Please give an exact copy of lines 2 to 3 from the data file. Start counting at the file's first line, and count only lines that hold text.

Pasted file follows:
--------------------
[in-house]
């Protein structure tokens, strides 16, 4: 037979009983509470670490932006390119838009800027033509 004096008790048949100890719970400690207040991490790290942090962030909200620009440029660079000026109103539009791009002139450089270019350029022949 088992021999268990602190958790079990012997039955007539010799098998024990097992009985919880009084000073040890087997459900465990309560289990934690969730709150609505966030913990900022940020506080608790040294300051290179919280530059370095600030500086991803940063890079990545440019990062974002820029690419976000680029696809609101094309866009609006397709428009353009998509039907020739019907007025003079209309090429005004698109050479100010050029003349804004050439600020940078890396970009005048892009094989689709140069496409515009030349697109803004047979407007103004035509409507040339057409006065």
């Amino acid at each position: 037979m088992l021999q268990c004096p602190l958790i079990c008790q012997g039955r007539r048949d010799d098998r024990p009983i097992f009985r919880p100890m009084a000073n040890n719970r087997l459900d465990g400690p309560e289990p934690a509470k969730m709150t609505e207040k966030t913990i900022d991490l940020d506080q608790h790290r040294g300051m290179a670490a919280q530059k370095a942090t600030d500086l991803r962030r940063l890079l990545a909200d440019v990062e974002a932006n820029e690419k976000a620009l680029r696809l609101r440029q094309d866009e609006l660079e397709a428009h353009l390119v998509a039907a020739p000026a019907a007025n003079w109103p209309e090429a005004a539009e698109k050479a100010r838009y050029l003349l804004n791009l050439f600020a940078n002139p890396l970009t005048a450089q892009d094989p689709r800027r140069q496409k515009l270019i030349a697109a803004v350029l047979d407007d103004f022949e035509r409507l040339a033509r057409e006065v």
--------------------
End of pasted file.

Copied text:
């Protein structure tokens, strides 16, 4: 037979009983509470670490932006390119838009800027033509 004096008790048949100890719970400690207040991490790290942090962030909200620009440029660079000026109103539009791009002139450089270019350029022949 088992021999268990602190958790079990012997039955007539010799098998024990097992009985919880009084000073040890087997459900465990309560289990934690969730709150609505966030913990900022940020506080608790040294300051290179919280530059370095600030500086991803940063890079990545440019990062974002820029690419976000680029696809609101094309866009609006397709428009353009998509039907020739019907007025003079209309090429005004698109050479100010050029003349804004050439600020940078890396970009005048892009094989689709140069496409515009030349697109803004047979407007103004035509409507040339057409006065």
């Amino acid at each position: 037979m088992l021999q268990c004096p602190l958790i079990c008790q012997g039955r007539r048949d010799d098998r024990p009983i097992f009985r919880p100890m009084a000073n040890n719970r087997l459900d465990g400690p309560e289990p934690a509470k969730m709150t609505e207040k966030t913990i900022d991490l940020d506080q608790h790290r040294g300051m290179a670490a919280q530059k370095a942090t600030d500086l991803r962030r940063l890079l990545a909200d440019v990062e974002a932006n820029e690419k976000a620009l680029r696809l609101r440029q094309d866009e609006l660079e397709a428009h353009l390119v998509a039907a020739p000026a019907a007025n003079w109103p209309e090429a005004a539009e698109k050479a100010r838009y050029l003349l804004n791009l050439f600020a940078n002139p890396l970009t005048a450089q892009d094989p689709r800027r140069q496409k515009l270019i030349a697109a803004v350029l047979d407007d103004f022949e035509r409507l040339a033509r057409e006065v």